Around the age of 6 to 8 months, most babies are introduced to solid foods that will help meet their nutritional requirements. Starting with something as simple as a fruit puree and gradually building it up so that your child can have the same food as you do at the dining table is no easy task. You’ll have to deal with disgusted faces, frowns, spit ups and outright dislike but it’s important that you stay patient because these solid foods are essential for your baby to get all the nutrition her growing body needs.
If you’re lucky, your little one might take to the taste of these foods immediately and if you’re not, well, fret not! There is more than one way of getting your child to taste and even like new foods and textures. Here are a few:
1. Offer lots of different things
Sticking to the theme of ‘Variety is the spice of life’, you should offer several different foods to your little one to choose from. Her curiosity will be piqued and she’ll be tempted to taste, if not all, at least a few of the food choices. Around the age of 2, your child will plain right refuse certain foods so it is advised to introduce different foods and textures from the day you start weaning. By giving your little one different foods, she will also be able to get her fair share of all types of vitamins and minerals.
2. Don’t give up
Patience is key when it comes to weaning babies. If your baby refuses to eat something for the first time, try again. If your second attempt was unsuccessful too, you will have to try again and again. Your baby’s food preferences might change over the course of time, so it is quite possible that the rejected apple in the first week becomes her favourite food by the end of the month. So, to increase the chances of your baby liking a particular food, feed it often.
3. Start small
When there’s a new food in play, don’t make the entire meal out of it. Instead, give your baby small portions of it and assess how she reacts to it. If she likes it, it’s well and good. If she doesn’t, try giving the same food prepared in a different way or mixing it in with foods that you know she loves to eat.
But of course, there is also a possibility that some specific food items may give your baby allergic reactions, which is why starting small portions on an experimental basis can be beneficial. It is will give you an idea of which foods to include and exclude from your baby’s meals.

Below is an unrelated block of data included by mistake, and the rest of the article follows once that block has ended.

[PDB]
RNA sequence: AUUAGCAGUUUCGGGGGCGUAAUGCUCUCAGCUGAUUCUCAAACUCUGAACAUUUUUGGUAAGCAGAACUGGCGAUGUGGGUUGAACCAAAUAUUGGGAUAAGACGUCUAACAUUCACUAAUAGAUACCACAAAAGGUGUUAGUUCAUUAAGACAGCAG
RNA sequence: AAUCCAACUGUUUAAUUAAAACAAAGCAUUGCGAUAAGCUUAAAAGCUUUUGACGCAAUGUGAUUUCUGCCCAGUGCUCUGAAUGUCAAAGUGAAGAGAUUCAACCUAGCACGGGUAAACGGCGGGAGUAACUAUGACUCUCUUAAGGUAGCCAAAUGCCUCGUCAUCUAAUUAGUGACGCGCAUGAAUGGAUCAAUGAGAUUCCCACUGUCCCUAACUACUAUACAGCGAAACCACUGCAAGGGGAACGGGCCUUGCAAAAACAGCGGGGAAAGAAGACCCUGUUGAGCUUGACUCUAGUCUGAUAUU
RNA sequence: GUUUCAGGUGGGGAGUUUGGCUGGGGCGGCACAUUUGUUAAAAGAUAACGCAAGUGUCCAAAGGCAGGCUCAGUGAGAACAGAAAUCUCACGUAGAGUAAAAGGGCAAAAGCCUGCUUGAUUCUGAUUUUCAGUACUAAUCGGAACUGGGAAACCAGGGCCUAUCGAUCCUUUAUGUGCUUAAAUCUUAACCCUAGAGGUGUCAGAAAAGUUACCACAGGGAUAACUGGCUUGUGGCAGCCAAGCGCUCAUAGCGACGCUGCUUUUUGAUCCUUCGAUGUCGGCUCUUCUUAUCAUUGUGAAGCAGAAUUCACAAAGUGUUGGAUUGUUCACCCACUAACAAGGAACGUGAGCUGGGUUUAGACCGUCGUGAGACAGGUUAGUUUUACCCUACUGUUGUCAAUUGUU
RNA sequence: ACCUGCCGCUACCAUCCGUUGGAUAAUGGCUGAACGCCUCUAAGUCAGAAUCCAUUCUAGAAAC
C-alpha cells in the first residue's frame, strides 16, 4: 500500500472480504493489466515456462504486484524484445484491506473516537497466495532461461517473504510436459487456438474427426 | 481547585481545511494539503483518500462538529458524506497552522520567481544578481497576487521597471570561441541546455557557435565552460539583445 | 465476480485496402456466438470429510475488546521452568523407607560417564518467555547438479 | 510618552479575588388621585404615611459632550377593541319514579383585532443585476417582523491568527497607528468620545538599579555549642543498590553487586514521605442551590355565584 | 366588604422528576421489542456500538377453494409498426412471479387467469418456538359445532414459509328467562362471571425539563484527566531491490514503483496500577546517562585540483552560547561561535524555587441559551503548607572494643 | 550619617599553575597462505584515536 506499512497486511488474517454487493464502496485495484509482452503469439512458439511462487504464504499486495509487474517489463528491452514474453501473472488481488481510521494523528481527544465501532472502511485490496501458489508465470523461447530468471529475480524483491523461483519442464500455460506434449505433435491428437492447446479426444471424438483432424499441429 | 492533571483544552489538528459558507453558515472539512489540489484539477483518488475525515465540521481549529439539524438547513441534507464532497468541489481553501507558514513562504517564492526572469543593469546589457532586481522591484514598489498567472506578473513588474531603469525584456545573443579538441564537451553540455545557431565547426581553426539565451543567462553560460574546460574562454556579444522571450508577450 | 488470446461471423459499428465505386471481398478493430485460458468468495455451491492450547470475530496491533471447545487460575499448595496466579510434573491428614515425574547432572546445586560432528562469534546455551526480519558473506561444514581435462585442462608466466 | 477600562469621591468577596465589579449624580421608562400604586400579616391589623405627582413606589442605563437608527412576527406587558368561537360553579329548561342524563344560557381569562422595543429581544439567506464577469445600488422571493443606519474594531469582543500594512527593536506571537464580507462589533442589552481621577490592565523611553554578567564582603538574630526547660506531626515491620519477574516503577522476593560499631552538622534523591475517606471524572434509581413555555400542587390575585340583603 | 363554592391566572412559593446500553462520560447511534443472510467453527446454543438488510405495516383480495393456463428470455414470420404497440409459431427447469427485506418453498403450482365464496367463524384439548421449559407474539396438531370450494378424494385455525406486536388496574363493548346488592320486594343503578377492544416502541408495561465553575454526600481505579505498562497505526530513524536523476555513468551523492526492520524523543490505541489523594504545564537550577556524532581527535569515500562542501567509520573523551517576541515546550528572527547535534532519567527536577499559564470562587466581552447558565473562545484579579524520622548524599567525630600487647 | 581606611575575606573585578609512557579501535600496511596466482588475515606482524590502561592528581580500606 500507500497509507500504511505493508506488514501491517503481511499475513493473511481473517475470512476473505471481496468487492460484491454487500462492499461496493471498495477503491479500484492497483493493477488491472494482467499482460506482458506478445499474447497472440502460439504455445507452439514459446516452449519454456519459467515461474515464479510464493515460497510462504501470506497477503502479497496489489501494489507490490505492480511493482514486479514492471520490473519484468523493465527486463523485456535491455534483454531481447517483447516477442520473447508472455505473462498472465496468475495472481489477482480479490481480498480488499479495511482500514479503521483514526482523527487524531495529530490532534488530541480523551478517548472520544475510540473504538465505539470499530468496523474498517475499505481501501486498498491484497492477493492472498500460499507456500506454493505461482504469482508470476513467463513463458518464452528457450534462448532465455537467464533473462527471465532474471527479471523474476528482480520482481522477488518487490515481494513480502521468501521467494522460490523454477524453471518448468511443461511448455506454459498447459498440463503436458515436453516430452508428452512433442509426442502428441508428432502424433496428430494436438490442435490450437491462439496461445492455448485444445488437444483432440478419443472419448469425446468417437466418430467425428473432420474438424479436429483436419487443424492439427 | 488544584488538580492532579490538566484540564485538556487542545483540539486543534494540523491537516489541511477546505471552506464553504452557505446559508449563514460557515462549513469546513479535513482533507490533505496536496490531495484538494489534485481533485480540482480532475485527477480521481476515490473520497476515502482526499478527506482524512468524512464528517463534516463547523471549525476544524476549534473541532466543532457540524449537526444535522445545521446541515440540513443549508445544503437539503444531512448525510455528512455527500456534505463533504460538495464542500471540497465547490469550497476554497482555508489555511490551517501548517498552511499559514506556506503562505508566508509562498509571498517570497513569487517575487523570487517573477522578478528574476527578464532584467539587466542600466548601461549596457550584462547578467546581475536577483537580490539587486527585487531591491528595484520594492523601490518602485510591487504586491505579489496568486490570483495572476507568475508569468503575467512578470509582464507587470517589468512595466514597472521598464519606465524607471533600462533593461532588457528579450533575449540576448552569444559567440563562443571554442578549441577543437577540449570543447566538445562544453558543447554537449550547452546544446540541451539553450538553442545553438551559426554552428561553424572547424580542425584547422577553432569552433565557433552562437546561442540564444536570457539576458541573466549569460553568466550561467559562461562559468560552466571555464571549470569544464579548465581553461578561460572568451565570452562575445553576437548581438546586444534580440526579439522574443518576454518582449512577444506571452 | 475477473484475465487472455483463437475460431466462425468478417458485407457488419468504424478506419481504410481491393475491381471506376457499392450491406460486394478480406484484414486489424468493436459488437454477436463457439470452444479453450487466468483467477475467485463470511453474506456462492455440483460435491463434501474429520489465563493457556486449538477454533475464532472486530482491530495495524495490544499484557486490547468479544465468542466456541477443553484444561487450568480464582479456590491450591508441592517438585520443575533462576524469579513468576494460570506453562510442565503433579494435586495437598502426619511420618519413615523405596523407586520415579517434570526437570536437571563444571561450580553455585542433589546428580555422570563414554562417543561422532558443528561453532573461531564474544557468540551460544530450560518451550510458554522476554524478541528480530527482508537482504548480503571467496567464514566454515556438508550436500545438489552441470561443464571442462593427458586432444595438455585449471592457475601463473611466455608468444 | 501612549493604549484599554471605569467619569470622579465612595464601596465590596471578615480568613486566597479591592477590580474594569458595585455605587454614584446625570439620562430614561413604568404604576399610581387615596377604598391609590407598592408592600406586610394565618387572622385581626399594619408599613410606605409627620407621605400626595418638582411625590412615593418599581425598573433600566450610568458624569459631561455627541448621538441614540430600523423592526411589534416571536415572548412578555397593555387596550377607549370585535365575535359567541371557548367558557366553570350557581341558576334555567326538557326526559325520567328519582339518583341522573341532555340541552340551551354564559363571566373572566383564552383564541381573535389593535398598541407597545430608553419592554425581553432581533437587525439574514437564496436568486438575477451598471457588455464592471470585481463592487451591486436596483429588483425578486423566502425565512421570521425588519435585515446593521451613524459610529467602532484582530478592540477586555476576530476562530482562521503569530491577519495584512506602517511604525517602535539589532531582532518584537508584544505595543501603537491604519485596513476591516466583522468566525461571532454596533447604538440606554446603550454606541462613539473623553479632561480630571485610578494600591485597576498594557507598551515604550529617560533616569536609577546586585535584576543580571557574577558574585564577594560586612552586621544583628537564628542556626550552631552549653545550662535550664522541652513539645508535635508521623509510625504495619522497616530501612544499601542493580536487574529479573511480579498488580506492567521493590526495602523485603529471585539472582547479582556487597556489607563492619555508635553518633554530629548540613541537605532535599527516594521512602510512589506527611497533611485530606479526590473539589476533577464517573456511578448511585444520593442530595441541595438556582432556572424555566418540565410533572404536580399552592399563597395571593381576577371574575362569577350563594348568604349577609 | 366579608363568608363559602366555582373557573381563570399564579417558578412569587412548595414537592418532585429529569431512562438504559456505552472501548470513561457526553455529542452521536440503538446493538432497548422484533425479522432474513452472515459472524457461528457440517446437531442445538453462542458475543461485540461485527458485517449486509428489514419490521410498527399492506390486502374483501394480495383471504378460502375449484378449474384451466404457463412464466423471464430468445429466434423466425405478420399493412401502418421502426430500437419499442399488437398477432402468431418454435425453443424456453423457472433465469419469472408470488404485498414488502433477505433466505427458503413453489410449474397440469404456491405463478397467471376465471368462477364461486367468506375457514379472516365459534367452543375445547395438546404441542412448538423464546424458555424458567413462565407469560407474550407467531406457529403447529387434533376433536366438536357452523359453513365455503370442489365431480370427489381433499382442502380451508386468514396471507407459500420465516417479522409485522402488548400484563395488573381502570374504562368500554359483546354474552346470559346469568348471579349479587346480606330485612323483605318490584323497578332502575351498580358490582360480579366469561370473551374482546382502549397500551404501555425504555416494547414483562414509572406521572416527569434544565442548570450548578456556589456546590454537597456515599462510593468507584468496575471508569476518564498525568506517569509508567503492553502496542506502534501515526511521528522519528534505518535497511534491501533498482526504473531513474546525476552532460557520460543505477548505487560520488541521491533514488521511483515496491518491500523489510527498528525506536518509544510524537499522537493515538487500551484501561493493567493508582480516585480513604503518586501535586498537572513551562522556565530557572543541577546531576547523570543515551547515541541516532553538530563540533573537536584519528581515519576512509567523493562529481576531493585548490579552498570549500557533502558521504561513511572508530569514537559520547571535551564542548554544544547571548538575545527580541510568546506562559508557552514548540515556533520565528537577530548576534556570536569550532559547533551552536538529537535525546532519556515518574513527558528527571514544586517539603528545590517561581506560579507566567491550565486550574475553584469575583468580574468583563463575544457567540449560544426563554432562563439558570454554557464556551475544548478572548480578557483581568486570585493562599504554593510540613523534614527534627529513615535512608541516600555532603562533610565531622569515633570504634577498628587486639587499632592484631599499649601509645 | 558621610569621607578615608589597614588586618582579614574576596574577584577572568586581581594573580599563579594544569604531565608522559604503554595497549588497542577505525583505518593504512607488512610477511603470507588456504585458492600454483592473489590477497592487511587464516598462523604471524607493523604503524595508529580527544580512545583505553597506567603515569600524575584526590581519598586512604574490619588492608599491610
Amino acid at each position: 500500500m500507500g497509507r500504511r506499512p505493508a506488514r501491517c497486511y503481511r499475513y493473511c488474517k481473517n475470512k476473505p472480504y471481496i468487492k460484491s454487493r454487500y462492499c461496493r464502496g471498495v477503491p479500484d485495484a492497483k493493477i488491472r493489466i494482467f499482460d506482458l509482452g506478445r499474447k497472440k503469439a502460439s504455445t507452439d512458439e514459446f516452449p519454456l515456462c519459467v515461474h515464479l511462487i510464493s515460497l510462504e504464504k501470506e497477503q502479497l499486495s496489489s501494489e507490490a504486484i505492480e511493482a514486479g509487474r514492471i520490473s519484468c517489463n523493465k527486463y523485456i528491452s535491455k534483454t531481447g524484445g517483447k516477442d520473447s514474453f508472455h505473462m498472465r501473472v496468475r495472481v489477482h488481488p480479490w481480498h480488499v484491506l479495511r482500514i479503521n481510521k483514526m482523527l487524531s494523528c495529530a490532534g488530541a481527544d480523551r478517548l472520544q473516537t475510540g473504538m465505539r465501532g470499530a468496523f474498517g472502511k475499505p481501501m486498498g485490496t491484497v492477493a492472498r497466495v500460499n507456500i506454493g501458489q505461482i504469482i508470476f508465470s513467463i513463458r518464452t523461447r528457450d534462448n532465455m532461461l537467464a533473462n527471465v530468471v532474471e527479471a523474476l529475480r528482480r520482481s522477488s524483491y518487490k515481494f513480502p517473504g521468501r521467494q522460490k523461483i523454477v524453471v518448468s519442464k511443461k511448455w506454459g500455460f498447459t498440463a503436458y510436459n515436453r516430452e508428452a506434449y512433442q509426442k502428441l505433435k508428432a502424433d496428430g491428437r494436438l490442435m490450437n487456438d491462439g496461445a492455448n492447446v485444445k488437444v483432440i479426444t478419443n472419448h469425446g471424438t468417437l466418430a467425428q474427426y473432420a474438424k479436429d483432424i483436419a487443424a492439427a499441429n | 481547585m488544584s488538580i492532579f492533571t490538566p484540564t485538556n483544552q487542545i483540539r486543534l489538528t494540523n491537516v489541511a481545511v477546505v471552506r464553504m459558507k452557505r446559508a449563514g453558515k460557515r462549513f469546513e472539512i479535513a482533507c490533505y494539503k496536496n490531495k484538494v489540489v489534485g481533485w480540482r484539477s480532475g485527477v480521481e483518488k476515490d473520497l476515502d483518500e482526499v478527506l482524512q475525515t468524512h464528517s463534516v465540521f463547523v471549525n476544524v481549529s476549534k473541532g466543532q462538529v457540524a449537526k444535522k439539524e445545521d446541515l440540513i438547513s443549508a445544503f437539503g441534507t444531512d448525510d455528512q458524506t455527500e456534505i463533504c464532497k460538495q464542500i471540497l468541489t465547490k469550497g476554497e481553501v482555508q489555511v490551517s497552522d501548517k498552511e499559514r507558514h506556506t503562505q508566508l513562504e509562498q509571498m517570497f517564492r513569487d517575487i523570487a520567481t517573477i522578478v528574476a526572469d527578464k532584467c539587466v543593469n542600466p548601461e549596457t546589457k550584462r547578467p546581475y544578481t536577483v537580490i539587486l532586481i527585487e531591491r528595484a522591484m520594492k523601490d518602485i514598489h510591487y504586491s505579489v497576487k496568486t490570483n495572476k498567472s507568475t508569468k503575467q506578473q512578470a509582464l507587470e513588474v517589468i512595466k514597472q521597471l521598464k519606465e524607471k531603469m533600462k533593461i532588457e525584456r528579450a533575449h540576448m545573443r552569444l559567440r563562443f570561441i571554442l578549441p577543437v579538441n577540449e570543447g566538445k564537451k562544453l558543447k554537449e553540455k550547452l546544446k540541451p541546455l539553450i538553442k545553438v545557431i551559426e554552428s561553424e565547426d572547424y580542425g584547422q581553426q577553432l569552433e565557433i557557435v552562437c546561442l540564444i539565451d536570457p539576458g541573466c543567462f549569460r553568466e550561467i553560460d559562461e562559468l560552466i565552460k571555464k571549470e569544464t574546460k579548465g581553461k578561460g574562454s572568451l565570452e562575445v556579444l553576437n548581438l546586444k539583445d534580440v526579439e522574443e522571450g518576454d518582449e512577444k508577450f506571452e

4. Don’t force your baby
If your baby clearly states her dislike towards the food you’re feeding, don’t force it upon her. You can try feeding her the same food a few days later but don't get frustrated and force feed the same. Studies show that force-feeding could result in feeding problems like picky eating in early childhood.
5. Eat different foods yourself
According to ncbi, your diet modifies the way your breast milk tastes. The study shows that the flavours from the mother’s diet transmits to the breast milk making the baby familiar with the tastes and thereby enhancing her willingness to enjoy and accept the foods with those flavours in later years. So, if you’re a breastfeeding mom, try and include all kinds of foods in your diet so that your baby is more inclined to like these foods when she tries them for the first time.
6. Allow your child to play with her food
Children explore new things by using all of their senses. Your baby might play around with food but that doesn’t necessarily mean that she’s not interested in it. It’s her way of testing the water, getting a sense of the food before eating it. So, if you see your kid making a mess, know that she’s getting familiar with the food. (Reference: DMU research)
7. When hunger strikes…
Most likely, your baby will not know how to inform you when she’s hungry. Even though crying may be generally her way of letting you know that she is uncomfortable but figuring out what’s bothering her may be tricky. Therefore, make a note of her mealtime schedules and introduce new foods and textures at times when you know she’s hungry. As a reference, it might take around 2 to 3 hours for your child to work up an appetite.
For proper growth and development of the baby, meeting the nutritional requirements is essential. After 6 months, Breast milk may not be sufficient or providing all the micronutrient requirements. Hence, your little one needs an additional bowl of nutrition such as Fortified Cereals to fill in the nutritional gap. The transition from breast milk to complementary feeding and then finally to solid foods happens over a course of few months.
Note- This blog has been reviewed by Tinystep Medical Advisory Board
All the information provided in the blog is for reference purposes only. Please do not consider this as a medical advice. Start Healthy Stay Healthy programme is for educational purposes only, in partnership with doctors. Always consult a doctor if you have any questions related to your own health or the health of your child.